Another hand-drawn animation experiment that harks back to my previous design career at the Mercury newspaper in Hobart.
I’ve always loved animations and cartoons. I have dabbled with a few little things over the years, but have recently been studying a few more techniques and processes online. This is an early effort with a hand-drawn animation that is based upon drawings by Preston Blair. It’s a very challenging art form, but tremendously rewarding and interesting.
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Australian decimal currency banknotes have a fascinating design history. A 1968 Penrose Annual article by renowned graphic designer Alistair Morrison provides a detailed account of the working methods of the team of graphic designers who collaborated on Australia’s first decimal currency banknotes.
In early 1963 the Commonwealth Government announced that a new decimal currency system was going to be developed to replace the imperial system of pounds, shillings and pence, and accordingly new bank notes were to be designed and begin circulation by February, 1966.
The design committee
The Reserve Bank of Australia was responsible for the design and printing of the new notes, and assembled a team of seven leading Australian graphic designers to ensure that the design was of the highest possible standard. The seven designers were: Gordon Andrews, Douglas Annand, Richard Beck, Max Forbes, George Hamori, Hal Missingham and Alistair Morrison. The design team’s ambitions were very high and Morrison wrote:
We wanted the notes to be better designed than any in the world; we wanted to justify the bank’s confidence in us; and we wanted everyone to see that this was the way things should be done – that if creative people are consulted early enough and given a free hand they will produce infinitely better work than if they are asked merely to be the executives of decisions already made.”
How the committee worked together
Annand, Missingham and Morrison assumed advisory roles to lead designers Andrews, Beck, Forbes and Hamori. The full committee, together with Russell (‘Tass’) Drysdale, the Reserve Bank’s artistic adviser, met regularly to review the developing ideas and designs. Therefore the design process became partly competitive and partly collaborative, and when each designer submitted ideas, he had the benefit of the knowledge, skills and experience of six other designers. As Morrison explained:
Each designer’s work from the first preliminary doodles to the finished designs … was submitted to the full committee, and we all said what we thought and made suggestions. Some of the criticism was ruthless, but it was all constructive. The designer was free to accept or reject it, but he could hardly ignore it, and it was fascinating … to see how the work of each designer was improved by this treatment. Each of us had some knowledge, or skill, or had had some experience, which the others lacked; so each designer, without having to spend days in perhaps fruitless research, could draw on this sum of knowledge and advice. One of us would see something; some subtle misplacement of an element of the design, or some minor imbalance of tone or colour, which the others had not noticed; particularly the designer himself, who is always so close to his own work.”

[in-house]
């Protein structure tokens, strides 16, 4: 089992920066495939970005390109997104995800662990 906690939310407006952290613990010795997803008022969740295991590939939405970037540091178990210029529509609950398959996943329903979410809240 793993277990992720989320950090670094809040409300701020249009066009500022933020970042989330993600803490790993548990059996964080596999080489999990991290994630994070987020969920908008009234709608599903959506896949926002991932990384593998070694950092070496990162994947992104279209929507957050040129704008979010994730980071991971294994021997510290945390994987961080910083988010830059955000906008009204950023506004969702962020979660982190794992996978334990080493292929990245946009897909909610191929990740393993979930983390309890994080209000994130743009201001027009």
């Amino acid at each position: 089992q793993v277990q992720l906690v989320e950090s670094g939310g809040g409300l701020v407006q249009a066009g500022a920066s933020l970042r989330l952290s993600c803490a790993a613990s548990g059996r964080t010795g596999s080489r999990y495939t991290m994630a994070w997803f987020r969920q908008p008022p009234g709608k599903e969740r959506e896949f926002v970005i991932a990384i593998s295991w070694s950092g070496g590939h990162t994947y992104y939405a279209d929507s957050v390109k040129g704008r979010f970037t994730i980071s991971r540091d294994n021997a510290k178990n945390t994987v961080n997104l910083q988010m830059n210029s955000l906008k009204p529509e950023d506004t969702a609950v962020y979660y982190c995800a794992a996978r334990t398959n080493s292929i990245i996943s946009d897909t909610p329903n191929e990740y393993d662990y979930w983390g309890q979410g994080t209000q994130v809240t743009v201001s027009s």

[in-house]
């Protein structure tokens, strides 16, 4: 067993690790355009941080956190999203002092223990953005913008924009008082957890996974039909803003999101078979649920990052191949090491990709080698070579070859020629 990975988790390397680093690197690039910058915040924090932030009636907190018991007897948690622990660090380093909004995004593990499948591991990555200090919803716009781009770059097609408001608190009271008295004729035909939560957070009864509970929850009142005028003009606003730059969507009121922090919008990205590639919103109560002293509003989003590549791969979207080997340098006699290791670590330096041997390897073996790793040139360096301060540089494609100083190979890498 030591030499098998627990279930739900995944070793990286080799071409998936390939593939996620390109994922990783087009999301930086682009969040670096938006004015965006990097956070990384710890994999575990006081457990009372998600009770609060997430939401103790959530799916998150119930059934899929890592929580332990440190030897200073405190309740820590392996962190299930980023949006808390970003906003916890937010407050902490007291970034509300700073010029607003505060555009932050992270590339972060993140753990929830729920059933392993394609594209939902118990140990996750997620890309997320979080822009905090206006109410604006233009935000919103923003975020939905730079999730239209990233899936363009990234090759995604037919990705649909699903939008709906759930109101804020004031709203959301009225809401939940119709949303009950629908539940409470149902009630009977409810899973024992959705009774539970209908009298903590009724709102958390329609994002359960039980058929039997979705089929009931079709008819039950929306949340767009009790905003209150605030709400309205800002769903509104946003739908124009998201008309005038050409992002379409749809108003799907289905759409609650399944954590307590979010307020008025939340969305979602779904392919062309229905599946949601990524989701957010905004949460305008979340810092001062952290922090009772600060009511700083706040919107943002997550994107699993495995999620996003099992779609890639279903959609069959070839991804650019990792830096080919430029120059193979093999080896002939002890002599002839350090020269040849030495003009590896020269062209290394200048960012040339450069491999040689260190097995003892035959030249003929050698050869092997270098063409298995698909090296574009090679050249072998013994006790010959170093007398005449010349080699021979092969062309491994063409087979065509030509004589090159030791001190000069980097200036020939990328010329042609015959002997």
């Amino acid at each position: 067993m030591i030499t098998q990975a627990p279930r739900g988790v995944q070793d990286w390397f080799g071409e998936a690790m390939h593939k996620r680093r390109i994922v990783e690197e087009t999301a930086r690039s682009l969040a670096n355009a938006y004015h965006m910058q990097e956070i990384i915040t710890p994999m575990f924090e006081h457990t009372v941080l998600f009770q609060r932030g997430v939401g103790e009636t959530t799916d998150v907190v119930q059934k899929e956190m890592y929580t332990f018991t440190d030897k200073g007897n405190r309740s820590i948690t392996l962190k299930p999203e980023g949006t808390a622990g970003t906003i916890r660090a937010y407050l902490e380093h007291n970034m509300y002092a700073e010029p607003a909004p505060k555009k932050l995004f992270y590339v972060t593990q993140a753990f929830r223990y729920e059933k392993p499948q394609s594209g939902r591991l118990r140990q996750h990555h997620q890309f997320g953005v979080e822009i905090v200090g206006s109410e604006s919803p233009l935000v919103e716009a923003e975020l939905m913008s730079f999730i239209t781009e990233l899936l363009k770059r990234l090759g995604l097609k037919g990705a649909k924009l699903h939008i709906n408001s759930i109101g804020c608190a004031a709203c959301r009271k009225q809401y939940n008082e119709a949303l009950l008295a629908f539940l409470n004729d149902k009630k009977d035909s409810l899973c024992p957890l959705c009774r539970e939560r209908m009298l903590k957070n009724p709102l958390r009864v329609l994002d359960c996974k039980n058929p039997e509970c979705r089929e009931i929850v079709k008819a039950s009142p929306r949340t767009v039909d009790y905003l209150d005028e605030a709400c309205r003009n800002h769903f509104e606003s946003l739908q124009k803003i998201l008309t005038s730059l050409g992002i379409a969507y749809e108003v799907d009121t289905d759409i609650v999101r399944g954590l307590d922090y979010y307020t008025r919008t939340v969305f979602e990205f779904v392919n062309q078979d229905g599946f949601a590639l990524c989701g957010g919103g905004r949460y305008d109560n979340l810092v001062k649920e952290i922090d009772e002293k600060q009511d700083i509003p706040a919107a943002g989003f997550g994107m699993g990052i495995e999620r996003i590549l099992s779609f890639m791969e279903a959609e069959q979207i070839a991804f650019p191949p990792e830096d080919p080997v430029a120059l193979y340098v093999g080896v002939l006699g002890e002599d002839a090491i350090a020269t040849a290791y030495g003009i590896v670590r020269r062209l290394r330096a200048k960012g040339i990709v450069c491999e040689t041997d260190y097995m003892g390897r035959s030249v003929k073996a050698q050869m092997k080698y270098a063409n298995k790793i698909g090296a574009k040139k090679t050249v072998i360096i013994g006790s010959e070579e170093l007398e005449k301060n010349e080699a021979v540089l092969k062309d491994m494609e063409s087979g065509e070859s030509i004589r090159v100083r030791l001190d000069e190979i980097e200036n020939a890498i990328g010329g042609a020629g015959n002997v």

The design proposals of Andrews, Beck, Forbes and Hamori were all submitted to the Reserve Bank in March, 1964. Four sets of designs were delivered, one by each of the four designers. Each set was a series of eight designs – both sides of each of the four denominations required: one, two, ten and twenty dollar notes. Whilst all the designs were thought to be highly commendable, the Reserve Bank Committee selected Gordon Andrews’ designs as the best. To gain a greater appreciation of the quality of the entire teams’ efforts, some of the beautiful work by the other designers can be seen here.
The committee successfully delivered four sets of designs to the Reserve Bank, one by each of the four designers. Each set was a series of eight designs – both sides of each of the four denominations required: one, two, ten and twenty dollar notes.
Gordon Andrews was then commissioned to proceed with the working drawings and to supervise the production of the new bank notes. The Reserve Bank website has more information, and explains that during 1965 the Bank’s Note Printing Branch produced close to 153 million new decimal currency bank notes, and that these were joined by new decimal coins that had been designed by Stuart Devlin.